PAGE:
The official student newspaper of Lower Merion High School since 1929

The Merionite

The official student newspaper of Lower Merion High School since 1929

The Merionite

The official student newspaper of Lower Merion High School since 1929

The Merionite

Diversity: What does it mean?

Dotun Okunade ’25 explores the true meaning of diversity whilst interviewing other people in our LM community to truly nail down the overall meaning of the word.
Graphic by Annie Zhao ’24/Staff

The first thing that comes to mind when hearing diversity is ethnicity. And while ethnicity is a part of diversity, it isn’t the only thing that defines it. The Merriam Webster dictionary describes diversity as, “the condition of having or being composed of differing elements”. Diversity can mean being different socially, culturally, politically, or even religiously. It’s about time people understood what it means to be diverse, and for institutions to stop publishing pictures of various races to show how “diverse” they are.

Here are a few opinions from students and staff at LM on what diversity means to them. Global studies teacher, Ms. Mirzanschall explains, “Diversity is different life experiences and interests…People don’t realize that, that is what diversity is. It’s being open to people that are different from you.” She essentially explains how diversity is an easily misunderstood subject. We can’t claim to be diverse or accepting if we’re not open to people different from us. Whether they have different views, or come from different backgrounds. 

Grace Shang ’25 considers diversity “plain and simple”, nothing too complicated. She  explains, “A marginalized society is not a good society…​​Diversity forces people to view things from a different perspective.” She mentions how a functioning society needs to be diverse in all its ways, and she isn’t the only one who thinks so; Anthony Labbad ’25 also states, “Diversity enables us to understand [each other] better.”

Likewise, to Liam Cox ’25, “diversity is bringing your own twist and each person having a unique character, whether it be physical, or emotional.” Clearly, diversity to certain students is all about being distinct in their own way. Why be average when you can be something special? Furthermore, to Aniah Bethea ’25  “diversity is a collection of different people… with different life experiences.” Based on her definition, she does not consider LM to be very diverse. She states the importance of diversity, as it “allows society to grow.” She also explains how support from both administration and students is necessary to achieve total diversity.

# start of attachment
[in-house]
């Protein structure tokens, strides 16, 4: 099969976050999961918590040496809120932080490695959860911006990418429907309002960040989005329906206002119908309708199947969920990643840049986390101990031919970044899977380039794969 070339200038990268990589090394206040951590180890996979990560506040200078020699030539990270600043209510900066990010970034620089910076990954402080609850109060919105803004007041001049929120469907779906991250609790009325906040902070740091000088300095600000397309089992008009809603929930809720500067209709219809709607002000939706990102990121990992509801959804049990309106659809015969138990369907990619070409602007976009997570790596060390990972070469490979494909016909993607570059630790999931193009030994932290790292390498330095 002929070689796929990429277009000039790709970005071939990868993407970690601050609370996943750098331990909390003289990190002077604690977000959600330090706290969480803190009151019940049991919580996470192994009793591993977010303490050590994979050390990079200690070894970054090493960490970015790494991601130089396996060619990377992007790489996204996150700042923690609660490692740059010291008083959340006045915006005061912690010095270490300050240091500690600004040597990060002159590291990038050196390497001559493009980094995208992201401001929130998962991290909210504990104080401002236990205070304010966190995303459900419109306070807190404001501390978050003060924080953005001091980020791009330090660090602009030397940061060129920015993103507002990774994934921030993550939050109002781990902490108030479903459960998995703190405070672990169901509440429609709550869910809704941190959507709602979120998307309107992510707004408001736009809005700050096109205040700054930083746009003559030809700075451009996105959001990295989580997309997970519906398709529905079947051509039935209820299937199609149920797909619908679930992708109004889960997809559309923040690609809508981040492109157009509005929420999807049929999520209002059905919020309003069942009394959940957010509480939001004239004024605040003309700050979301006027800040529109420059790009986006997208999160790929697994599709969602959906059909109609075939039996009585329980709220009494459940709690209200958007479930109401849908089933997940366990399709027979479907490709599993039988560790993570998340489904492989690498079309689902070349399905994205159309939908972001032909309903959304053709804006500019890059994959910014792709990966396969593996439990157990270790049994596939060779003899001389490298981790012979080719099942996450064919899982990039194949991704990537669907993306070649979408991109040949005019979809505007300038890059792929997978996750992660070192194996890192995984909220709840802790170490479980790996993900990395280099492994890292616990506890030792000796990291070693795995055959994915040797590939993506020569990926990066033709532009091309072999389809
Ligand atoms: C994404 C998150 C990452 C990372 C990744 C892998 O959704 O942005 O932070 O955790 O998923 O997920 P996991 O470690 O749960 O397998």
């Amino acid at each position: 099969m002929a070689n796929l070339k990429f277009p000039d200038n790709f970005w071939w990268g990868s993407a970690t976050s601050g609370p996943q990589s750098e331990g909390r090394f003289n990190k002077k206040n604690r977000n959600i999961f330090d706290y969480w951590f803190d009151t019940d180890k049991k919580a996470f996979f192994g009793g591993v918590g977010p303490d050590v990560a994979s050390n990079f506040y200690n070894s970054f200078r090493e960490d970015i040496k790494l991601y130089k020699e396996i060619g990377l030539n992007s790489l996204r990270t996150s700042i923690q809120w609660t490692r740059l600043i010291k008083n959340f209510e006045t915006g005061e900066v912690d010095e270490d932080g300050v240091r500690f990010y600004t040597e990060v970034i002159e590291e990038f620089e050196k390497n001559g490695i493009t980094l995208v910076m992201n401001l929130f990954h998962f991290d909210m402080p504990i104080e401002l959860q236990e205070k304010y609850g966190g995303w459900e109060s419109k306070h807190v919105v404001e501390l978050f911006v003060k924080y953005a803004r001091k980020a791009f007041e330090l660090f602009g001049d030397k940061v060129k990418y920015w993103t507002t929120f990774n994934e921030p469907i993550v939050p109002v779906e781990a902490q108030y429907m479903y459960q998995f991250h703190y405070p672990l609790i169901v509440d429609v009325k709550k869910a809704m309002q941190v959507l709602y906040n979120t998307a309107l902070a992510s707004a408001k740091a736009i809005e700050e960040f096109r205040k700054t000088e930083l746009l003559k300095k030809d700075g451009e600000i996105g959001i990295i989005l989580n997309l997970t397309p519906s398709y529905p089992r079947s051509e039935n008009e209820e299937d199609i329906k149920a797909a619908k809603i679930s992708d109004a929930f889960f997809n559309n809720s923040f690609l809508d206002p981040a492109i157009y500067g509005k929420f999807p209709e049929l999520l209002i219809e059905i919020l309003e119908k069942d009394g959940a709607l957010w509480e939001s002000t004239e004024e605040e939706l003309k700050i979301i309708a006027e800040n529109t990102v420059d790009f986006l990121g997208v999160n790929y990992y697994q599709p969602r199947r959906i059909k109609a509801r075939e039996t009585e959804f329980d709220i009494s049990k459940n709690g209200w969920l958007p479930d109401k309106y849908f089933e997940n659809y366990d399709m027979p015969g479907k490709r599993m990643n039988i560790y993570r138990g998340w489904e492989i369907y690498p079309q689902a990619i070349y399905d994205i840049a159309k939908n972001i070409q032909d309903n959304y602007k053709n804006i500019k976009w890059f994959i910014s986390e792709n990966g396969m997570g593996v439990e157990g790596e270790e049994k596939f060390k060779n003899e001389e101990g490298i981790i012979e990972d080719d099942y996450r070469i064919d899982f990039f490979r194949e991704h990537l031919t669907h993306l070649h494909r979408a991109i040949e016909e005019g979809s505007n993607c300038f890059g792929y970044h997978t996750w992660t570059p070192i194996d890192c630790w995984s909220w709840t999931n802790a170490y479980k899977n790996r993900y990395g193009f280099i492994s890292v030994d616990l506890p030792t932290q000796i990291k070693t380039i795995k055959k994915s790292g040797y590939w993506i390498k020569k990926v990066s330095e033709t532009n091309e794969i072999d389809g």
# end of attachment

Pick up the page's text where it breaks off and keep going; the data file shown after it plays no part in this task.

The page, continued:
However, when it comes to “pushing” diversity, whose job does that fall on: administration or students? Contrasting with the statement given by Aniah Bethea ’25 , Ethan Liao ’25 explains, “Administration gives the platform that allows us to spread diversity.” He believes the school has given students the necessary tools to share who they are with others. He also feels like the current administration has a “good spread across [diversity] and checks all the boxes.” As for Georgia Bond ’25,  she believes both administrations and students need to work together to create an accepting environment.” She further mentions that “administration should also work to hire a diverse faculty of teachers/staff.” Clearly, she believes the school could work better on diversifying its staff. Likewise, to Audrey Gardner ’26, diversity in LM is “[an] issue in certain spaces, but it’s been getting worse with attempts to make it better.” She also believes LM could work harder in achieving total diversity.

It’s important for people within a community to understand the true meaning of diversity. Diversity is much more than the color of your skin. It’s a variation of people with different stories to tell. Thankfully, a lot of students in LM understand this ideology.

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